Like the executives of so many advisor firms who custody assets at TD Ameritrade, David B. Armstrong, the outspoken president and co-founder of Monument Wealth Management, wants to know what’s in the Charles Schwab acquisition for him.

While the deal closed Oct. 6, Bernie Clark, Schwab’s executive vice president of Advisor Services, admitted that decisions regarding transitioning TD Ameritrade’s clients, technology and platforms over to Schwab have yet to be made. So Armstrong, who built his Alexandria, Va.-based firm to $325 million since 2008—all of it custodied at TD Ameritrade—will be waiting and watching with thousands of other advisors to see if they can live with the changes.

Many TD Ameritrade executives, some who have longstanding relationships with their RIA clients, are expected to leave the custodians. The list includes Tom Nally, the popular CEO of TD's Institutional unit.

“Fundamentally, any time you reduce the choice to the consumer—and I’m their consumer—it’s never good for the consumer. So as choices are reduced, it creates a lack of choice for us and as fiduciaries we have to act in the best interests of our clients to ensure we are using the best custodian for them,” Armstrong told Financial Advisor magazine.

“Right now, we are 100% at TD Institutional. So as for the bells and whistles we like, I think that is going to remain to be seen if they remain. I am going to operate under the common sense principal that if there is something that is really good at TD Institutional, Schwab will be smart enough to keep it. We will operate under that assumption until we hear otherwise,” Armstrong said.

Armstrong's wait-and-see attitude is shared by many of the more than 5,000 RIAs affiliated with TD. Other major custodians, including Fidelity, Pershing Advisor Solutions, Raymond James Financial Services and LPL Financial, are poised to to offer inducements to RIAs who encounter problems in the upcoming transition. While TD's retail investor base was the primary motivator behind Schwab's acquisition, it is believed that Schwab also is seeking to solidify its dominance in the custodial business.

Armstrong, a former Merrill Lynch advisor who said he grew his firm some 12% in 2020 despite the Covid-mandated remote work environment and the second quarter market meltdown, said he would be disappointed to see Schwab not onboard hallmark TD Ameritrade technology such its VEO One technology platform and workstation and iRebal Portfolio Rebalancing program. Schwab has indicated it will maintain iRebal, a highly popular TD-owned fintech app.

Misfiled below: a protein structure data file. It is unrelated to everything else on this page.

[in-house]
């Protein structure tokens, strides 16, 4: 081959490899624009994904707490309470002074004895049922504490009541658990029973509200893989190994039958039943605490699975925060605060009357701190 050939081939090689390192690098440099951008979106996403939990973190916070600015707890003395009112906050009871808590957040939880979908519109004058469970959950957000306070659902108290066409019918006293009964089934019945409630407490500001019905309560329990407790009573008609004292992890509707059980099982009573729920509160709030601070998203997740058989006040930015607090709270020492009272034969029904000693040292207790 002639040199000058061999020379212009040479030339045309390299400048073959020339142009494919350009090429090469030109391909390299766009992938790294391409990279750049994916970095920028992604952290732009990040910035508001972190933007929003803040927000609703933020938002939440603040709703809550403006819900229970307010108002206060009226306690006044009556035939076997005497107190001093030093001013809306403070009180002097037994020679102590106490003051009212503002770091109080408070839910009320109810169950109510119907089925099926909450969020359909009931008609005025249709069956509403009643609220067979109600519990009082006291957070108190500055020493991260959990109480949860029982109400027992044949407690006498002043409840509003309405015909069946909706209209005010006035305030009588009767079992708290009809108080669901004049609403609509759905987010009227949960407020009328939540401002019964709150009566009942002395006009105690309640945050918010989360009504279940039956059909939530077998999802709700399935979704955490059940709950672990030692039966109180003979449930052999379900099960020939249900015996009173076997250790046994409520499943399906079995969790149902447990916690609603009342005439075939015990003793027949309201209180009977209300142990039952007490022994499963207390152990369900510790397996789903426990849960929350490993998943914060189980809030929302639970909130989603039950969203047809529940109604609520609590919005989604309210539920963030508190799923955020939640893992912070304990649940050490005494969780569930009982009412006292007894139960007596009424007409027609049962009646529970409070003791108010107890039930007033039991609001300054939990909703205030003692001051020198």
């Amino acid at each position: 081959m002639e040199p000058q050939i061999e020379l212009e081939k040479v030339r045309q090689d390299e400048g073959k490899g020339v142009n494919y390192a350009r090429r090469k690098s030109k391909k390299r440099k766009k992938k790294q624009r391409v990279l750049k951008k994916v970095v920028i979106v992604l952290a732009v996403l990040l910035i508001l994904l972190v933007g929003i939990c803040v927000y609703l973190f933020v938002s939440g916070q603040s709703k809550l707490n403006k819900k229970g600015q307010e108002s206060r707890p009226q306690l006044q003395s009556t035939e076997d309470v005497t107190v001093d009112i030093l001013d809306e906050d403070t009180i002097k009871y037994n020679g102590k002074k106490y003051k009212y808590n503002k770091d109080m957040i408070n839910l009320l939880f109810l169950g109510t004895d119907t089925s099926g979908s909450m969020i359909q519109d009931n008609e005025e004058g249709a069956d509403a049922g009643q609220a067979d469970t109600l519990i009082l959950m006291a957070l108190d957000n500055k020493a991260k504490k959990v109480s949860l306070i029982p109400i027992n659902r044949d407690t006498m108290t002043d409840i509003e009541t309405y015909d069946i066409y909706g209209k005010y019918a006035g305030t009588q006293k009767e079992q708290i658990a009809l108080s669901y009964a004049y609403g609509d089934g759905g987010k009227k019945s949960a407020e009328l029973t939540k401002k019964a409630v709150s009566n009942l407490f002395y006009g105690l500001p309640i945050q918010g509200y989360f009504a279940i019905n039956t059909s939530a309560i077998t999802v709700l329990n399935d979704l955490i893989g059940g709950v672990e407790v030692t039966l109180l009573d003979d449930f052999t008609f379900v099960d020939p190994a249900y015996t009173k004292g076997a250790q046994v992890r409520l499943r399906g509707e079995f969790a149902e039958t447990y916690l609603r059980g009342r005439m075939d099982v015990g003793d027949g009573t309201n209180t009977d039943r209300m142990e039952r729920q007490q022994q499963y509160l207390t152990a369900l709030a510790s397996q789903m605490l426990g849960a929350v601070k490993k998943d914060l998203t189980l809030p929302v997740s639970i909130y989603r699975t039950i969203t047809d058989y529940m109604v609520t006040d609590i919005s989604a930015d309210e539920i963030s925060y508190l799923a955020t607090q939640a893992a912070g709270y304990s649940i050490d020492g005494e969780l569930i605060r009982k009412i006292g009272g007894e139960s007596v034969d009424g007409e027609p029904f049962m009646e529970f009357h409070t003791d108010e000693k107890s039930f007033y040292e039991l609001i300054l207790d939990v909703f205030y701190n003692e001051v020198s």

“If the technology is not integrated or is wholesale thrown into the trash can, that would be a catalyst to look at other options. I don’t think that will happen any time soon so we’re going to wait and see,” Armstrong said.

The RIA president, whose average client onboards about $2.5 million with the firm, said his perspective on custodians has changed greatly in the past couple of years. “As my business matured, we have become less and less reliant on custodians to do anything besides just be a custodian, so I have not found a lot of value proposition in any of [the] non-technology-offerings, such as asset management," he said. "Conferences are conferences. I wouldn’t choose one over another because their conferences are good.”

What would sway his decision about whether or not to stay with Schwab is how the custodian’s decisions impact his ability to do business, he said.

“This is going to sound a little pejorative, but custodians are like cell phone providers. They either are or aren’t serving me effectively. Are they helping or hurting my ability to be efficient and effective? The minute my calls get dropped or don’t go through, I’ll need to find a new provider,” Armstrong said.

While there are definitive switching costs associated with changing custodians, “I think there is a tipping point regarding what you’ll tolerate and not tolerate when it comes to doing the best job for your clients,” he said.

Has Schwab reached out to Armstrong to get his input or offer assurances?

“I haven’t heard from anyone from Schwab, but the deal just recently closed, so I don’t view it as a negative. They may have thought it was inappropriate before. I assume they’ll reach out to learn about my business and articulate their value proposition. But TD has reached out to us a lot, just to keep the lines of communication open. I have been very happy about how they’ve kept in touch with us,” he said.

When Schwab does call Armstrong they’ll learn that Monument added a number of wealthy clients this year, 100% of them because of the firm’s online presence. “We haven’t met one of our new clients this year face to face. They found us by coming across our social media posts, blogs and videos, especially those talking about the March market crash. Almost 100% of our client growth came in during that seven- to eight-week period of turbulence during the second quarter,” he said.

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